Women who changed the scientific world
16 women who won the Nobel science prize…
She was not only the 1st woman to win a Nobel, but also the only woman to win two Nobel Prizes. Her discovery of the elements, radium and polonium, with Professor Henri Becquerel and radioactivity earned her the Nobel Prize in Physics (1903) and later in Chemistry (1911).
Daughter of former winner Marie Curie, she shared it with her husband in Chemistry (1935) for discovering that radioactivity could be artificially produced.
Gerty Theresa Cori
The first American woman to win a Nobel Prize in Medicine (1947) for her discovery of the course of the catalytic conversion of glycogen into sugar and vice versa (carbohydrate metabolism).
Fun fact: The reason that Gerty started her research, is because her diabetic father asked her to find a cure for his disease.
Maria Goeppert Mayer
For her discovery of nuclear shell structure during World War II, she won it in Physics (1963). She was the first woman to receive the award in 60 years.
Dorothy Crowfoot Hodgkin
Her determination, by X-ray techniques, of the structure of penicillin followed by the mapping of vitamin B(12) essential to combating pernicious anemia, earned her a Nobel in Chemistry (1964)
Fun fact: She pursued her work and five years later, she discovered the structure of insulin.
She won it in Medicine (1977) for the development of radioimmunoassay; is a sensitive technique that measures very tiny amounts of a substance (notably insulin) in the blood (liquid).
McClintock worked in plant cytogenetics.
Cytogeneticists did everything as traditional geneticist (breeding successive generations of an organism and observing differences), plus they used microscopes to investigate genetics at the cellular level.
She improved staining techniques and proved Thomas Morgan ‘s theory of Chromosomal crossover.
She earned Nobel in Medicine (1983) for her discovery of mobile genetic elements.
Physical traits were being controlled by Dissociators and Activators (later known as gene controllers). The Dissociator could cause insertions, deletions and relocations of genes in the chromosome, but only in the presence of the Activator. This explained why even though every cell has the same genetic code, yet they are different.
Mobile genes could jump around within chromosomes and switch physical traits on or off.
Her work uncovered antibiotic-resistant bacteria and a possible cure for African sleeping sickness.
She discovered nerve growth factor; as when tumors from mice were transplanted to chick embryos they induced potent growth of the chick embryo nervous system . An extremely important discovery for Alzheimer’s disease.
Thus, she earned Nobel in Medicine (1986).
Fun fact: Her academic career ended abruptly in 1938 when Benito Mussolini barred Jews from pursuing academic and professional careers. So she worked from a laboratory in her home instead.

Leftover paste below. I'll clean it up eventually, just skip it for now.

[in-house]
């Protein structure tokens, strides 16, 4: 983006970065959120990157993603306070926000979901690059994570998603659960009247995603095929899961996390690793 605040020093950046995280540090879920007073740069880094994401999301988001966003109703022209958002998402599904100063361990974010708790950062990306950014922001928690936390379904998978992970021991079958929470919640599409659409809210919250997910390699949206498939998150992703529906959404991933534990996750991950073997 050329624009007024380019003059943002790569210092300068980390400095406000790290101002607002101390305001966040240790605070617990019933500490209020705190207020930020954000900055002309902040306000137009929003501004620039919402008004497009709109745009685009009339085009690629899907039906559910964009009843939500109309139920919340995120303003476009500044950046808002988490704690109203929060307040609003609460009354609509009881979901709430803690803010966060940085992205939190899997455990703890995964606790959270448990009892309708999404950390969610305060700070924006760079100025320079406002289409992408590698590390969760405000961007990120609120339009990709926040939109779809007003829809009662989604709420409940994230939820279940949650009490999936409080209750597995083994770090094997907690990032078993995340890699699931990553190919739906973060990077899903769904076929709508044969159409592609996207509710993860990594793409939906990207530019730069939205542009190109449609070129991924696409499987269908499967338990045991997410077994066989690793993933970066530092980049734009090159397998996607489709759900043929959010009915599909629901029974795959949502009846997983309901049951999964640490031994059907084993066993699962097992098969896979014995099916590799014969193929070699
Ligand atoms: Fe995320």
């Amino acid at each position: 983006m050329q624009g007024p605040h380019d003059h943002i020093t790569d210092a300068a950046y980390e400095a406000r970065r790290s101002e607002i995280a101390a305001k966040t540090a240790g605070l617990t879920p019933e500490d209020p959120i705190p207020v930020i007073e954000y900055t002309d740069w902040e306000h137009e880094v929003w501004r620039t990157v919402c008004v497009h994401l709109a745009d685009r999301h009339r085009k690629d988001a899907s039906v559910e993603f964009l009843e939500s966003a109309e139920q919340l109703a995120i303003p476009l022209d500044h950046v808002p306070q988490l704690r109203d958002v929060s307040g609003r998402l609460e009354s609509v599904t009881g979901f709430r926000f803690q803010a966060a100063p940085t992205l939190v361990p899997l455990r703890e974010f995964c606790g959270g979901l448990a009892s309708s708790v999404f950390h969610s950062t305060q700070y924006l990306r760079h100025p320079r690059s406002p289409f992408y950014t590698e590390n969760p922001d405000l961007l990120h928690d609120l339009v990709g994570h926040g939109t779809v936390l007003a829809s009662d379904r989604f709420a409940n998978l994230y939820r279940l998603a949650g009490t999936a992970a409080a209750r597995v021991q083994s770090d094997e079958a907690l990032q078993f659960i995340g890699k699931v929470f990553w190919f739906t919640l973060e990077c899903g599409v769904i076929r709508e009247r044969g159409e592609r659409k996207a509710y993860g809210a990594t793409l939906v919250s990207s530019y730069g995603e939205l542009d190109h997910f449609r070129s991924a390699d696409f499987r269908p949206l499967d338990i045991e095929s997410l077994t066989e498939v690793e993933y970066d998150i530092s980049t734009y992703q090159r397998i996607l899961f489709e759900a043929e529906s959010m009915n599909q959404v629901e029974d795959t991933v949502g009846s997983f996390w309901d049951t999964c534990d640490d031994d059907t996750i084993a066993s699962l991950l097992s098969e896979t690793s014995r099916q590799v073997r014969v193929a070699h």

Another fact: She died in 2012, at 103 years old.
Gertrude B. Elion
She won it in Medicine (1988) for inventing the leukemia-fighting drug and its derivative that blocks the body’s rejection of foreign tissues.
Fun fact: Her grandfather died of stomach cancer when she was 15; so she decided to spend her life looking for a cure as she believed nobody should suffer that much.
She helped explain birth defects in humans and the genetic control of early embryonic development by studying fruit flies. She won Nobel in Medicine (1995).
Linda B. Buck
She won it in Medicine (2004) for her discovery of the structure of the olfactory system and its mechanism.
Fun fact: People are able to recognize and remember more than 10,000 odors.
She earned it in Medicine (2008) for her discovery of HIV. Her research has also revealed the methods by which the virus spreads and its connection to AIDS.
Fun fact: Gertrude B. Elion developed Imuran/AZT, the first immune-suppressive agent, which is used in the treatment of AIDS. What an amazing lady!
Ada E. Yonath
She earned Nobel in Chemistry (2009) for her studies of the structure and function of the ribosome using cryo bio-crystallography and the discovery of the structural basis for antibiotic selectivity.
Why is that important?
We know how many antibiotics work, why some bacteria are drug-resistant and now we use this knowledge in research labs to design more effective drugs .
Fun fact: Despite her family’s poverty, her parents sent her to an affluent school. Later,she attended high school but she couldn’t afford tuition, so the school allowed her to attend if she gave math lessons to other students.
Elizabeth H. Blackburn and Carol W. Greider
The first Nobel award shared by more than one woman was in Medicine (2009). The 2 ladies earned it for the discovery of how chromosomes are protected by telomeres (the end caps of chromosomes) and the enzyme telomerase.
Fun fact: Carol studied under the supervision of Elizabeth at the University.
Another fact: Greider worked hard for 12 hours or more a day. She even indicated the mysterious telomere-protecting enzyme on Christmas Day,1984.
In Medicine (2014), for her discovery of the cells that constitute a positioning system in the brain (a system for navigation inside our brains)